Swiss-American mountaineer and film maker Norman Dyhrenfurth, leader of the successful American Mount Everest expedition of 1963, died on Sunday in a hospital in Salzburg. He was 99.
If you want to go down in Himalayan history, you have to do more than just climb an 8,000-metre peak, said the Neue Zürcher Zeitungexternal link on Wednesday. Dyhrenfurth, explained other German-language newspapers, certainly did that.
Two years ago, swissinfo.ch visited him at home in Salzburg, Austria, and heard from a man who inspired generations on both continents and who forever changed American culture through his achievements:
Dyhrenfurth had mountain climbing in his blood. He was born in 1918 in Breslau, Germany, to Himalayan explorers Günter Oskar Dyhrenfurth and Hettie Dyhrenfurth. They emigrated, first to Austria in 1923, then two years later to Switzerland, where they became citizens. Norman emigrated to the United States in 1937, where his service in the army enabled him to gain joint US-Swiss citizenship.
In 1960, Dyhrenfurth – then professor of film at the UCLA School of Theater, Film and Television – was part of the 1952 Swiss Mount Everest Expedition. Eight years later, he was cameraman for the Swiss expedition to Dhaulagiri. After that climb, he approached the government of Nepal about obtaining a permit for an American expedition to climb Mount Everest.
In May 1961, he received a permit from the Nepalese authorities for an American expedition to climb Everest in the spring of 1963. He recruited a team of climbers that included Jake Breitenbach, Jim Whittaker, Willi Unsoeld, Lute Jerstad, Tom Hornbein, Dave Dingman and Barry Bishop. Sherpa Nawang Gombu was also part of the team.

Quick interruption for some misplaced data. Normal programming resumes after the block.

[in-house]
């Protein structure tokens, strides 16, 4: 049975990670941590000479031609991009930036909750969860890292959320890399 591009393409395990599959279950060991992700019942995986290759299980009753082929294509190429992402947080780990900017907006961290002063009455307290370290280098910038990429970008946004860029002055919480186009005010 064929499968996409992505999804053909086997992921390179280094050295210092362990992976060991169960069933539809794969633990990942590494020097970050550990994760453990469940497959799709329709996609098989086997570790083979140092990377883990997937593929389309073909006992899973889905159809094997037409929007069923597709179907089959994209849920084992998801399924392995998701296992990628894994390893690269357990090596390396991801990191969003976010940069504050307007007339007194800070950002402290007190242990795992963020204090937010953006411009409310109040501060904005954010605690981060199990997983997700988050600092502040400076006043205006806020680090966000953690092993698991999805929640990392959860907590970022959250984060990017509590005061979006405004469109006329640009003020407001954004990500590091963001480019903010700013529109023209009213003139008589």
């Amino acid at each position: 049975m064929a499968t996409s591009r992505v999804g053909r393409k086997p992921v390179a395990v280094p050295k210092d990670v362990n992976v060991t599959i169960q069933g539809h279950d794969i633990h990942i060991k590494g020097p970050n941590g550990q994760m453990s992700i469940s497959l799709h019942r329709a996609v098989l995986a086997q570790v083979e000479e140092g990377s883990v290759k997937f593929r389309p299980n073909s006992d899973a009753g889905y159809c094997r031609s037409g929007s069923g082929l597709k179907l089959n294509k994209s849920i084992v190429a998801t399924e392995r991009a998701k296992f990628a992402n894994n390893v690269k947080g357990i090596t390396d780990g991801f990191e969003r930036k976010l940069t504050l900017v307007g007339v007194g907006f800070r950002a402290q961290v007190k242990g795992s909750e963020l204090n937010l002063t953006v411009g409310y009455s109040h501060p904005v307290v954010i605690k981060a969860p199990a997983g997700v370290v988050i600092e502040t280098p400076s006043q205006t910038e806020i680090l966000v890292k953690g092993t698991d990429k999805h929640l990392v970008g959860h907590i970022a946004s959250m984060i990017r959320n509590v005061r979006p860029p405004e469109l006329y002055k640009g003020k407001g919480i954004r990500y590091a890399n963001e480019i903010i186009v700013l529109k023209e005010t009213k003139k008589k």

On March 23, 1963, Breitenbach was killed in the collapse of a ridge of ice just above Everest Base Camp. Dyhrenfurth’s style of leadership was democratic and team-oriented, so he called a meeting, discussed the tragedy, let everyone speak, and when the decision was made to continue, the team remained intact.
On May 1, Whittaker and Gombu reached the summit of Mount Everest by the South Col route used by the successful British expedition of 1953.
Dyhrenfurth, with a heavy camera in his backpack, almost made it to the top. The spectacular film he made of the climb, “Americans on Everest”, was used by the National Geographic Society to open its 1965 television season.
On July 8, 1963, President Kennedy presented the National Geographic Society’s Hubbard Medal to Dyhrenfurth at a ceremony in the flower garden of the White House. The surviving members of the expedition were also present. Kennedy told Dyhrenfurth that “we followed your actions with the greatest pride”.
Dyhrenfurth spent his later years in Salzburg with his partner Maria “Moidi” Sernetz.